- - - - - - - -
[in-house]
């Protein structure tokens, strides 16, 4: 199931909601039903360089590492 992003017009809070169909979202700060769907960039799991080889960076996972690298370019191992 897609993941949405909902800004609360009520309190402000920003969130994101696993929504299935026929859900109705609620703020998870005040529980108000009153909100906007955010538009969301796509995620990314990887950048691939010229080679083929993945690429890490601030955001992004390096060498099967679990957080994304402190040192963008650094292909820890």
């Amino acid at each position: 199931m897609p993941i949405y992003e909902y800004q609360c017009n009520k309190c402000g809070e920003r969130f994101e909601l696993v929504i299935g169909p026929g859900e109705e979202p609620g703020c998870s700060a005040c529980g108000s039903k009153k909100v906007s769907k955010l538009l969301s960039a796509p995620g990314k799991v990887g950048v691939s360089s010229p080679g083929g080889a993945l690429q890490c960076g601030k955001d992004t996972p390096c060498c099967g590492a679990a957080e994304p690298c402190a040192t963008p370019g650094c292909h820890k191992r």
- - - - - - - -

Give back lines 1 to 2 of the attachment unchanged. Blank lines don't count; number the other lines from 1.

[in-house]
């Protein structure tokens, strides 16, 4: 199931909601039903360089590492 992003017009809070169909979202700060769907960039799991080889960076996972690298370019191992 897609993941949405909902800004609360009520309190402000920003969130994101696993929504299935026929859900109705609620703020998870005040529980108000009153909100906007955010538009969301796509995620990314990887950048691939010229080679083929993945690429890490601030955001992004390096060498099967679990957080994304402190040192963008650094292909820890």